Strategy for decarbonising industry released by UK Government

Article by Amanda Doyle

Outlines plans to reduce emissions in line with 2050 net zero target

THE UK Government has released its Industrial Decarbonisation Strategy, outlining its plans to reduce emissions from heavy-carbon industries in line with the net zero by 2050 target.

The Government has recently been criticised over its slow progress in detailing exactly how it will reach net zero emissions by 2050, and was also called out on its inconsistent messages on green policies, as well as insufficient funding. It has now released the Industrial Decarbonisation Strategy which sets the target of reducing industrial emissions by two thirds by 2035 and 90% by 2050 compared to 2018 levels, to reach the net zero target. Emissions from industry are responsible for 16% of the total UK emissions. However, the Climate Change Committee (CCC) – the independent body that advises the UK Government on climate policy – has recommended a reduction target of 70% by 2035 and 90% by 2040 compared to 2018 levels.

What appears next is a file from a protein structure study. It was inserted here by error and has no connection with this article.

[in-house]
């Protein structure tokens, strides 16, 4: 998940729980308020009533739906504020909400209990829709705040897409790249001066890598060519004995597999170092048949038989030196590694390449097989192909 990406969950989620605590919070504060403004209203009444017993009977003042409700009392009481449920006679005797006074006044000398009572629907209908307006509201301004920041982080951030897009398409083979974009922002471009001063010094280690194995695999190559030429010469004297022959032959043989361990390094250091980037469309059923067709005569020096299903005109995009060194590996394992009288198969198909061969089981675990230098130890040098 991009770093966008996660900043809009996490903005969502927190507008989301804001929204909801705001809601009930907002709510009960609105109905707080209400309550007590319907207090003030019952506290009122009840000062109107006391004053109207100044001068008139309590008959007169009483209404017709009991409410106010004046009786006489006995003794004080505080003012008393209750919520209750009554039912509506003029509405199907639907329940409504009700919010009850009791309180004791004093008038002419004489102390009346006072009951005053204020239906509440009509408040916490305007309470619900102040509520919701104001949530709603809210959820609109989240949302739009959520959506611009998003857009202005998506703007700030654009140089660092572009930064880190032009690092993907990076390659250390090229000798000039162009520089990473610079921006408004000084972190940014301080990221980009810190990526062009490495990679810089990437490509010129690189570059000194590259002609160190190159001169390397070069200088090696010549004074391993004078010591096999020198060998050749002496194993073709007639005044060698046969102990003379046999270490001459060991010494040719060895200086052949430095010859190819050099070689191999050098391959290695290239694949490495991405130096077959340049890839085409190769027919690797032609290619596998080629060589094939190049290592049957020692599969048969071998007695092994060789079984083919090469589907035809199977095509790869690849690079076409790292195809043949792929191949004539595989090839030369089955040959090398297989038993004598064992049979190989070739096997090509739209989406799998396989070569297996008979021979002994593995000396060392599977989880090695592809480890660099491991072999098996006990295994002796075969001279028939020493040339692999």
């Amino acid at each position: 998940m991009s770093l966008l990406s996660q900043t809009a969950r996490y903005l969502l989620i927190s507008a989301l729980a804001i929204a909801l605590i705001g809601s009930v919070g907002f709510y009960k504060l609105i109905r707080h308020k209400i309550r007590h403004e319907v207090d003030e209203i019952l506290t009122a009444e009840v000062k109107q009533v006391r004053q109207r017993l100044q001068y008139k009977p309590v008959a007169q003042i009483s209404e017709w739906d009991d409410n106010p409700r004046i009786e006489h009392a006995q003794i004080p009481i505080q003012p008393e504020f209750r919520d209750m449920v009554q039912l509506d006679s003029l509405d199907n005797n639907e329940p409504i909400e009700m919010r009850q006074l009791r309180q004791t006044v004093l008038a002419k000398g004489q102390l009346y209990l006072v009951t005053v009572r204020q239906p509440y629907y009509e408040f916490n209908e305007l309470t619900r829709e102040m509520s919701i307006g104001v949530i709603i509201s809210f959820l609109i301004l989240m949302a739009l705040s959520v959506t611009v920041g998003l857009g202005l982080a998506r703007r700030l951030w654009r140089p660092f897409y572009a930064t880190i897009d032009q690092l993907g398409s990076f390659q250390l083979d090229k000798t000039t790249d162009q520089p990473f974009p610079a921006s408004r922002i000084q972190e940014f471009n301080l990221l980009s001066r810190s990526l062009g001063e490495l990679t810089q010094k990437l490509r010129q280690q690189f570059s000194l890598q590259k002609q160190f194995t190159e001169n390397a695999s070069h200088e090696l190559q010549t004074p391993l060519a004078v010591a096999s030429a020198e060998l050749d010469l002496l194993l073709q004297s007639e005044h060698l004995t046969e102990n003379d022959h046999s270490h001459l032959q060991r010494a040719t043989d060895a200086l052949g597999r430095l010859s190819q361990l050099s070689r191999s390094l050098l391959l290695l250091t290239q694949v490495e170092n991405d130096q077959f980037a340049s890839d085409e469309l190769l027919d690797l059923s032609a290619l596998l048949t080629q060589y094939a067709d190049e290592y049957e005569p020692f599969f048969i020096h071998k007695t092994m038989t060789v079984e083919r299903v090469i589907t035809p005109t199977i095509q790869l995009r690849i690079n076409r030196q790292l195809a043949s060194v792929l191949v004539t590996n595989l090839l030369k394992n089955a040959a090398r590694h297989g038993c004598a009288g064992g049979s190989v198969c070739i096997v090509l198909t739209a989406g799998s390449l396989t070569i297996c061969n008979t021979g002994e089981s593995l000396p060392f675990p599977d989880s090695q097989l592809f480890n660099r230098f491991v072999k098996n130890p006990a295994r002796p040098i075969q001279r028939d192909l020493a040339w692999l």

The strategy aims to have 20 TWh/y of low-carbon power in industry by 2030, with fuels such as hydrogen, bioenergy, and clean electricity replacing fossil fuels. It anticipates that low-carbon or green hydrogen used as a fuel could be consumed at a rate of 10–16 TWh/y by 2030. This could rise to 86 TWh by 2050 if there is widespread access to hydrogen. Further details will appear in the Hydrogen Strategy, due to be published later this year.

It also says that 3m t/y of CO2 will be captured from industry by 2030, rising to 8–14m t/y by 2050. This is in contrast with the target of 10m t/y of CO2 captured by 2030 as set out in the Ten Point Plan for a Green Industrial Revolution. However, according to Business Green, a Government spokesperson said that the remaining 7m t/y would be captured in other sectors such as power plants. The Government has previously committed funding for the CCUS Infrastructure Fund which will support the development of four low-carbon clusters by 2030, and at least one net zero cluster by 2040.

This article is adapted from an earlier online version.

Article by Amanda Doyle

Staff Reporter, The Chemical Engineer

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